Thanks to faster inflation in 2021, the IRS is raising the threshold for the top federal income-tax bracket in 2022 by nearly $20,000 for married couples - bringing the top 37% rate to income above $647,850, according to the Wall Street Journal, citing a Wednesday statement by the agency.
The roughly 3% adjustment - an automatic provision built into the tax code - brings the top tax bracket for individuals to $539,900.
The standard deduction for married couples will also rise from $25,100 to $25,900, while the maximum amount able to be placed into a healthcare flexible spending account will rise from $2,750 to $2,850. Estate and gift tax exclusion will rise from $11.7 million to $12.06 million, while the annual exclusion for gifts alone will rise from $15,000 to $16,000.
The report comes as Tuesday's "shock" CPI report revealed the highest inflation since 1990, while wages are not keeping pace.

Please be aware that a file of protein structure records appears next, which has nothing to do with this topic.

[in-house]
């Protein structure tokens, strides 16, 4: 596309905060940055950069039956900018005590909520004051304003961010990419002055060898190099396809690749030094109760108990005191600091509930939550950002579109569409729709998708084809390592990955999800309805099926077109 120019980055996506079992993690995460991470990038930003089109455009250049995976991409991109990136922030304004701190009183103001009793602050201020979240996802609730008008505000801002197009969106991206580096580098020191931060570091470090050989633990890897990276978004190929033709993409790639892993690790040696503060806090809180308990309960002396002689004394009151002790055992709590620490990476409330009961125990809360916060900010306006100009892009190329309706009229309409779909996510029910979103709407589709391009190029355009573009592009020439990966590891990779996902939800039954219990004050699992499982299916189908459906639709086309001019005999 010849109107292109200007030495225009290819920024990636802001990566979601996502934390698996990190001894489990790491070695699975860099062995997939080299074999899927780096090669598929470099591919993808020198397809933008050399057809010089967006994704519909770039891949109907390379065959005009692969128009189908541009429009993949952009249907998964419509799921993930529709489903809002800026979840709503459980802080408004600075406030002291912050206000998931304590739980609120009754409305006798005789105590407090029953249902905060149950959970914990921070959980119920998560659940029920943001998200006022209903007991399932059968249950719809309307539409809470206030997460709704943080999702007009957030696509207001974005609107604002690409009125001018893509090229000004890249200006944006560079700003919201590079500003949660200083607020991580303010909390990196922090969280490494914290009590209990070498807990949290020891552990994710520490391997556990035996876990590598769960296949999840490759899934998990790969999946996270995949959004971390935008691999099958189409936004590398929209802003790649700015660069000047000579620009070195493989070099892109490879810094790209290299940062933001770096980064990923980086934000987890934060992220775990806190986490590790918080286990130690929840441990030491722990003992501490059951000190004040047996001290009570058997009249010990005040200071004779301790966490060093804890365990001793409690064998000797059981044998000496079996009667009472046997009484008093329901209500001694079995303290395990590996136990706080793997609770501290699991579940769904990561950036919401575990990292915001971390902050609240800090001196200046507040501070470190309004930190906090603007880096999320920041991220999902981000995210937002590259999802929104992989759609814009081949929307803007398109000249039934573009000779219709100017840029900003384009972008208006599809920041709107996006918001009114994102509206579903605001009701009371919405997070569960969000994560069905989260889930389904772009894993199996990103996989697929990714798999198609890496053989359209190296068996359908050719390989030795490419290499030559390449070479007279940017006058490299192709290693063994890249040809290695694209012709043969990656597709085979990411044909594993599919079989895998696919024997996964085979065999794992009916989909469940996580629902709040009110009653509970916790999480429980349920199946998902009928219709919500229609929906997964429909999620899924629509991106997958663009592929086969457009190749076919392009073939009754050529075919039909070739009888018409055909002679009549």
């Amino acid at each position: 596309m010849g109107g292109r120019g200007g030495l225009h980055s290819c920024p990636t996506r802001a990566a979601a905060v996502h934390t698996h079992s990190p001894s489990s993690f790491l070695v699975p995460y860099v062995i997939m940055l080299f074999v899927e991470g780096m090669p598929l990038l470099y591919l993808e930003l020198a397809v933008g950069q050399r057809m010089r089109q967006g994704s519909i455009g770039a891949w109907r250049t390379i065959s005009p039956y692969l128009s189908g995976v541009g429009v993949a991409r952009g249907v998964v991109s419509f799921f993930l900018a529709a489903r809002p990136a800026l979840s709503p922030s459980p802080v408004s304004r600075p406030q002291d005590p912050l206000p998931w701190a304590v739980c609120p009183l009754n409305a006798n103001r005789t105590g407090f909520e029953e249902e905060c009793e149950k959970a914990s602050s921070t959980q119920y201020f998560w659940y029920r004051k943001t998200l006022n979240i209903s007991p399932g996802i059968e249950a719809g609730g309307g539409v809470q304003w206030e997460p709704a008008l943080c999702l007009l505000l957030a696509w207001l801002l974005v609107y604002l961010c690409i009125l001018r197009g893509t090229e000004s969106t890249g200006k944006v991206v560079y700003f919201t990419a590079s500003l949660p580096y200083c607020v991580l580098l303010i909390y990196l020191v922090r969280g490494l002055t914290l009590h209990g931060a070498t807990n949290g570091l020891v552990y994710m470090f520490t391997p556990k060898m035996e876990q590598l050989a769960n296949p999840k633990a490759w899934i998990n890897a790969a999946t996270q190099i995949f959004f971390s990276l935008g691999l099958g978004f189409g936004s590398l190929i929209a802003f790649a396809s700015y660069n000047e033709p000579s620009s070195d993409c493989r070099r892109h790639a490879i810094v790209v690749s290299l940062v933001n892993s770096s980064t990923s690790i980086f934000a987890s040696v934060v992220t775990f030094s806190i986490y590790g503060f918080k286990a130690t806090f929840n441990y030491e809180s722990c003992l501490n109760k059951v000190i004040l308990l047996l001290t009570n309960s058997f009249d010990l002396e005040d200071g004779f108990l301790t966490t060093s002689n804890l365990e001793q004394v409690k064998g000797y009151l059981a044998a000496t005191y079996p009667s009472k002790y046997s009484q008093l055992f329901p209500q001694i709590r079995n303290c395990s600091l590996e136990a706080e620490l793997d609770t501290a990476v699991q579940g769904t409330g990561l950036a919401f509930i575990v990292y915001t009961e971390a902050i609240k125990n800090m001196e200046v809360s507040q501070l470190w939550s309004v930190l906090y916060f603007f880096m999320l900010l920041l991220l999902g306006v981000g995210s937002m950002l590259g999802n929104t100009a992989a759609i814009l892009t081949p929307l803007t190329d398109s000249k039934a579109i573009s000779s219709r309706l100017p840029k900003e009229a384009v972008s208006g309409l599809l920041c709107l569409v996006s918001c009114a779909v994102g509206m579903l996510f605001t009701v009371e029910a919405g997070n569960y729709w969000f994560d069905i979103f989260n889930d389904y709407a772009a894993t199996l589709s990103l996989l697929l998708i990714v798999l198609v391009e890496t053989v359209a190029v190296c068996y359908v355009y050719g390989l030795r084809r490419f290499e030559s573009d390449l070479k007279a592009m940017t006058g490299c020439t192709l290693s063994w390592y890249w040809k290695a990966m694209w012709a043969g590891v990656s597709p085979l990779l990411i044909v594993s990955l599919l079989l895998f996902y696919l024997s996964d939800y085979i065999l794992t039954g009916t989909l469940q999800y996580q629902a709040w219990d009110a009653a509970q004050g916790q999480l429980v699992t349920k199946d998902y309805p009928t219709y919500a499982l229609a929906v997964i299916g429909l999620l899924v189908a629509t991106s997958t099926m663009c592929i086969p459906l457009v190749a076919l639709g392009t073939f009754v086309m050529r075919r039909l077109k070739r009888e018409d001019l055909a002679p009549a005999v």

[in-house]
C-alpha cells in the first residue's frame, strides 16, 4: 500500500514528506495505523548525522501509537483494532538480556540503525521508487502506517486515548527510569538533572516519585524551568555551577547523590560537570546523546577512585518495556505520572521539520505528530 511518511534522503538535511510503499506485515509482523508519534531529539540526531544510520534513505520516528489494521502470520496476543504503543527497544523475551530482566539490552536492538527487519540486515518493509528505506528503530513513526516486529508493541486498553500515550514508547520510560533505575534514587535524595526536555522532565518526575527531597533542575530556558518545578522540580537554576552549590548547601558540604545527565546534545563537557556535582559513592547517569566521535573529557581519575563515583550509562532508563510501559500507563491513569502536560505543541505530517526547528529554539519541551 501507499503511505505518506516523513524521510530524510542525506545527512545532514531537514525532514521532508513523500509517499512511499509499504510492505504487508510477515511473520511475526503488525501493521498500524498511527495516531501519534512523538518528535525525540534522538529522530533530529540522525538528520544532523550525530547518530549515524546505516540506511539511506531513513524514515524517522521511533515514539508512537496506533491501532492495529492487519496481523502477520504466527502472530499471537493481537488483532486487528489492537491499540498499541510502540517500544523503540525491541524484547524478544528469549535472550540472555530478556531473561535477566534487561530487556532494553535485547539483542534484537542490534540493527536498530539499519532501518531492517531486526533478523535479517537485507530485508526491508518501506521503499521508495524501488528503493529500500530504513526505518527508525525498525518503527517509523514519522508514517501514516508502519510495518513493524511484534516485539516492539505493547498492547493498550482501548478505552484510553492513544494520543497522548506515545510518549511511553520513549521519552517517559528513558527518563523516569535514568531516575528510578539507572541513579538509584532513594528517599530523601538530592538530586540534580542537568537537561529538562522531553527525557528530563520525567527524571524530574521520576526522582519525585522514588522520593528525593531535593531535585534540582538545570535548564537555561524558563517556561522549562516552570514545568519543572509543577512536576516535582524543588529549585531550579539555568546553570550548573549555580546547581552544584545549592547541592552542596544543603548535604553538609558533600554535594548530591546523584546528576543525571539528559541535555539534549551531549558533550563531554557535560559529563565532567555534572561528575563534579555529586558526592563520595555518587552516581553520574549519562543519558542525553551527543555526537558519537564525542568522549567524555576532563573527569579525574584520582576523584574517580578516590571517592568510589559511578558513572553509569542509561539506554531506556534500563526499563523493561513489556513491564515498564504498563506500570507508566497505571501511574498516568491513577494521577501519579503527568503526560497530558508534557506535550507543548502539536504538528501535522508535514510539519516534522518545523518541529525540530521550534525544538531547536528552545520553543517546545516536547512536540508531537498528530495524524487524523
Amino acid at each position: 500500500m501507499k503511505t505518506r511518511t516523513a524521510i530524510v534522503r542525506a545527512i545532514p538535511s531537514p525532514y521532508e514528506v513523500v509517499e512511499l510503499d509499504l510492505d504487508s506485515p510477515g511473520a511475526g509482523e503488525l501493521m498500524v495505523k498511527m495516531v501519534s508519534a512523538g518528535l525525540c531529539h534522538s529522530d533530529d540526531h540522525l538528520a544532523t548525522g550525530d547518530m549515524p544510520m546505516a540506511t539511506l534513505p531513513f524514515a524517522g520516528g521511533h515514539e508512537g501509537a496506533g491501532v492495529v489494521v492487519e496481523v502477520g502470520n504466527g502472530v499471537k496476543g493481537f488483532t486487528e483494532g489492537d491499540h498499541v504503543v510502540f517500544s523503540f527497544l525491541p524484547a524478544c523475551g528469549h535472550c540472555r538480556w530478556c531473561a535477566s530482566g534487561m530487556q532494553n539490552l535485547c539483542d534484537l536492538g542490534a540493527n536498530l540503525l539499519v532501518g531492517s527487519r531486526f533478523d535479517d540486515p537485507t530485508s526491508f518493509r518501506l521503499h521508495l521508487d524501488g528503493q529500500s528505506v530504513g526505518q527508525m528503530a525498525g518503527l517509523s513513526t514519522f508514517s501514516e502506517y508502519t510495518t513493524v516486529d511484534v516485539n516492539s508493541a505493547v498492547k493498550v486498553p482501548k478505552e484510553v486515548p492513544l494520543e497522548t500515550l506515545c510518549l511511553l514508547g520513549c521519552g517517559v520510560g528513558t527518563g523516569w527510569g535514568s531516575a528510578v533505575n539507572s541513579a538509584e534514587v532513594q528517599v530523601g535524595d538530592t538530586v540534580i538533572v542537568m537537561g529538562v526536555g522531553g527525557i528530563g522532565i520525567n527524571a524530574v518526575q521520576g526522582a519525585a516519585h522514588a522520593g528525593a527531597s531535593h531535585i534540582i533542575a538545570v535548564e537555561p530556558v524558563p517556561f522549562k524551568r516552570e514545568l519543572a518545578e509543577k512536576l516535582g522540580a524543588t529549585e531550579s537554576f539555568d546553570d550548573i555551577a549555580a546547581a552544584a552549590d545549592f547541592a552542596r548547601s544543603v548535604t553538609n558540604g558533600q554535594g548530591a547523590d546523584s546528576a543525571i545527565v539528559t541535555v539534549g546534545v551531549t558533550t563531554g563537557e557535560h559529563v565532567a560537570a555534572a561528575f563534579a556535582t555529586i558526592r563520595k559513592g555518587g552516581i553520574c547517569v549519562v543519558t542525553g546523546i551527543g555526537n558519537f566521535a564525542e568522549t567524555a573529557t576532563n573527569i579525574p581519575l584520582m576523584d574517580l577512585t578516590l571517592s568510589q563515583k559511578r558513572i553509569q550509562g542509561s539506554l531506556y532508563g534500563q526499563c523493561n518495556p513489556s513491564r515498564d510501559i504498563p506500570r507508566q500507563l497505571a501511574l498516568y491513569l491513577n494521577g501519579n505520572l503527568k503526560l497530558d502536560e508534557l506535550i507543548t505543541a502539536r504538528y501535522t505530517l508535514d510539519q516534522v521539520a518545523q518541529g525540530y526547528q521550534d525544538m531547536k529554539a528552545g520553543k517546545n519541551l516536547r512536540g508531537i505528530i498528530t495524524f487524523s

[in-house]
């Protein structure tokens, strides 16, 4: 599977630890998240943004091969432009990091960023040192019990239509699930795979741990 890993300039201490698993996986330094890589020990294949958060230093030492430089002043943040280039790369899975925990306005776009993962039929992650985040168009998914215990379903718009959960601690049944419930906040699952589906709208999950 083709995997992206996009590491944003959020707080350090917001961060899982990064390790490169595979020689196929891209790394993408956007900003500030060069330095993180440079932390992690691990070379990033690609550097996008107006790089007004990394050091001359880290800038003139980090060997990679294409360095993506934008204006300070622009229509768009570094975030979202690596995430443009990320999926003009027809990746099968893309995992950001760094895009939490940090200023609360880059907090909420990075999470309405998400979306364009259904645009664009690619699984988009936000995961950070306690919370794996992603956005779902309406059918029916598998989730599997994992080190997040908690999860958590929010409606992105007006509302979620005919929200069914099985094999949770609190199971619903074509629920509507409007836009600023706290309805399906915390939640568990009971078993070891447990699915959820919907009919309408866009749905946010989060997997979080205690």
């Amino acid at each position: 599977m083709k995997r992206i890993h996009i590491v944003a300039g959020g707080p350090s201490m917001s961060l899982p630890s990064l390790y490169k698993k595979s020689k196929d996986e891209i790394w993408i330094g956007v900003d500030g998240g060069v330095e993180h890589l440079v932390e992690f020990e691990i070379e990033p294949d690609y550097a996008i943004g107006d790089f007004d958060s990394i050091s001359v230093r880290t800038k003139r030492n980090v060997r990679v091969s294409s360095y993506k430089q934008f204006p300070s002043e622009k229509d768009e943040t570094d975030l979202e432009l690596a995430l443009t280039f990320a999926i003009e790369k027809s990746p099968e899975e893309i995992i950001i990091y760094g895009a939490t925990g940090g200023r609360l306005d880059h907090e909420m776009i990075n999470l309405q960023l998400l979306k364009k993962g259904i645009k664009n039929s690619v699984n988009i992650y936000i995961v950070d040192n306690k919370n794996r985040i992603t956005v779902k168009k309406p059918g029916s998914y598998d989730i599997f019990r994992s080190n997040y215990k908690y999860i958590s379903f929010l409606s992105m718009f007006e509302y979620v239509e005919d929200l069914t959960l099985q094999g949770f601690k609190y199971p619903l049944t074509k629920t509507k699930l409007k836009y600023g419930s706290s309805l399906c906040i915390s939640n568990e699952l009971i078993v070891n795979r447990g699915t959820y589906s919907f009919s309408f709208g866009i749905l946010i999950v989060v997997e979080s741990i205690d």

Due to increases in consumer prices, all of the tax bracket thresholds and other key tax-code parameters are rising faster than usual. This would be the largest increase in four years. Congress reset the brackets and changed the tax code’s inflation formulas in 2017.
The changes announced Wednesday typically will affect paycheck withholding and quarterly estimated taxes during 2022 and will be reflected on tax returns filed in early 2023. -WSJ
That said, Congress can alter the income levels and tax rates at will - with Democrats notably having discussed raising the tax rate while lowering the top-bracket threshold as part of the Biden admin social spending and climate agenda. Notably, however, current tax plans working their way through the House and Senate don't affect tax brackets.
According to the report, the bracket changes also affect 'dozens of other key parameters in the tax code,' including the tax credit for adoption and rules for those who expatriate.
In October, consumer prices rose 6.2% YoY according to the Labor Department.
Things that won't change unless Congress specifically changes them? The $3,000 deduction for capital losses against ordinary income, the $10,000 SALT cap, and the $2,000 base level for the child tax credit.